• 2 component dissociations or loosening, and
  • 1 humeral shortening. (8)

One thing certainly that would help prevent surgical failure is not having a surgery. 

In the Mayo clinic study above, bone disintegration was a great concern. In a recent study, also in the Journal of shoulder and elbow surgery, doctors discuss hardware failures known to plague patients: “The longevity of total shoulder replacement is primarily limited by the performance of the ultra high-molecular-weight polyethylene glenoid component. [This study] demonstrates that glenoid component fracture associated with oxidation has not been eliminated with the advent of modern materials (HXL) in the shoulder domain.”

In other words, the hardware caused an oxidation problem which disintegrated the bone.(9)

The health of bone is obviously very important in shoulder replacement. As you can imagine a revision surgery to fix the problems created by bone disintegration caused by the first replacement will be a complex one.

The following research also from the Journal of Shoulder and Elbow Surgery explains why patients must be given information on treatment options outside of surgery:

  • “The management of a failed shoulder represents a complex and difficult problem for the treating surgeon, with potential difficulties and complications that are related to the need to remove a well-fixed stem.”(10)

If the prosthesis is removed due to failure, the bone becomes compromised, and it is even more difficult to place another prosthesis.

The search for shoulder replacement alternatives

The problem with shoulder replacement failures are leading researchers to look at shoulder replacement alternatives. One study found that surgical repairs of degenerate and torn tissue are often prone to failure, and that some biological (biomedical) therapies (such as Platelet-Rich Plasma Therapy or Stem Cell Therapy) might improve outcomes. In fact, injections of platelet-rich plasma have led to reduced pain and improved recovery in other degenerated areas, together with the restoration of function.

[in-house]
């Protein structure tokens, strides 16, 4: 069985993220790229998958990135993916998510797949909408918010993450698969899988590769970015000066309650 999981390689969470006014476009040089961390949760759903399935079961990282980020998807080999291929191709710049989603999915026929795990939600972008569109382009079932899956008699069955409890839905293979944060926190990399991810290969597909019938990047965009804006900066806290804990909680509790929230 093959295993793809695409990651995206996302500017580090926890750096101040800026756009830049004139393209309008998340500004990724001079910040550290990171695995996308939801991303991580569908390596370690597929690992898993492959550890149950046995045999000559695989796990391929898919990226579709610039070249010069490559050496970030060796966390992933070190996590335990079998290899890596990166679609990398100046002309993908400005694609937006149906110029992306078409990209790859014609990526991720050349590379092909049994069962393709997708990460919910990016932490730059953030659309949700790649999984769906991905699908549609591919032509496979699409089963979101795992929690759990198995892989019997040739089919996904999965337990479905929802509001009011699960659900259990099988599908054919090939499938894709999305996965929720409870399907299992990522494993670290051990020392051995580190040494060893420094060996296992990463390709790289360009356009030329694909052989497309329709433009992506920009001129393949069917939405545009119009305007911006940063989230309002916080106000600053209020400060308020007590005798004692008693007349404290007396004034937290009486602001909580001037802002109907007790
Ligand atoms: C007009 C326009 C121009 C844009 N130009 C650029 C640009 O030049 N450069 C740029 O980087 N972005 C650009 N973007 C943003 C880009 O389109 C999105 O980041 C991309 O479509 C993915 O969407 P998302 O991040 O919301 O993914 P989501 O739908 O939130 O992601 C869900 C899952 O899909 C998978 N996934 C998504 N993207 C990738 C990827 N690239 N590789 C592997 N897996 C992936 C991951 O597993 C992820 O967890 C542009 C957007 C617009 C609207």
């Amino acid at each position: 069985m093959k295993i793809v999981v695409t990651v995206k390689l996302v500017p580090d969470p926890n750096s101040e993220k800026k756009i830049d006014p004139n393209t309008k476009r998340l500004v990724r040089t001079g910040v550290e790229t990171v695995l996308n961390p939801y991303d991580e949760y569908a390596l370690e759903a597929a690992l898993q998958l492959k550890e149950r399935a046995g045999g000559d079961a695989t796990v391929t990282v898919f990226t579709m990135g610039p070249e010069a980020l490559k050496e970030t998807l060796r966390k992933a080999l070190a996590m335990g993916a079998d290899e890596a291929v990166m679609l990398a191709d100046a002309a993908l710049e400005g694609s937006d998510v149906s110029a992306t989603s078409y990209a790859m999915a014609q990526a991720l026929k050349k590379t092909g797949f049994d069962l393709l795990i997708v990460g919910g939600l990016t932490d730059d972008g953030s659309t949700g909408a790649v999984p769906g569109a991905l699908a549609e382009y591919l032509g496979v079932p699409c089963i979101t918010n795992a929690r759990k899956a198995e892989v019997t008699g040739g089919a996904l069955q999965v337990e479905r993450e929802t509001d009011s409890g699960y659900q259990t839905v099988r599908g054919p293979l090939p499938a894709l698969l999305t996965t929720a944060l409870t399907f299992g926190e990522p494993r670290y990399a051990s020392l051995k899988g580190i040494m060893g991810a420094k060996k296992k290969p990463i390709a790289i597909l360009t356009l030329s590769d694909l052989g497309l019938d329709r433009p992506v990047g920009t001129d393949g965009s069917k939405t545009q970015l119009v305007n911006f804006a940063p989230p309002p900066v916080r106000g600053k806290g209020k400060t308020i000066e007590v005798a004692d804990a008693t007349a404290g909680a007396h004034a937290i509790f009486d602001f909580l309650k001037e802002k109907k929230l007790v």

Doctors in Germany looked at repairing cartilage defects and soft tissue injury in the shoulder before it leads to advanced osteoarthritis. They concluded that Stem Cell Therapy for cartilage regeneration was a minimally invasive approach for shoulder joint preservation and an alternative to shoulder replacement.(11)

In the video below, I demonstrate of technique for giving PRP Injections into the shoulder

  • Notice that multiple areas if the shoulder are treated in this treatment
  • The procedure is well tolerated by this patient.

Can PRP and stem cell treatments be an option?

In the worst case of shoulder replacement I have seen, an elderly man presented with right shoulder pain. When I asked him to lift his arms, he lifted his right arm, but had no motion at all in his left shoulder. I was perplexed and asked if his left shoulder also hurt. His response was alarming. He told me that he had a left shoulder replacement, and the arm prosthesis had dislocated out the the shoulder, and he had absolutely no use of his left arm since the dislocation that could not be relocated into the false joint. He obviously wanted to avoid surgery to his right shoulder.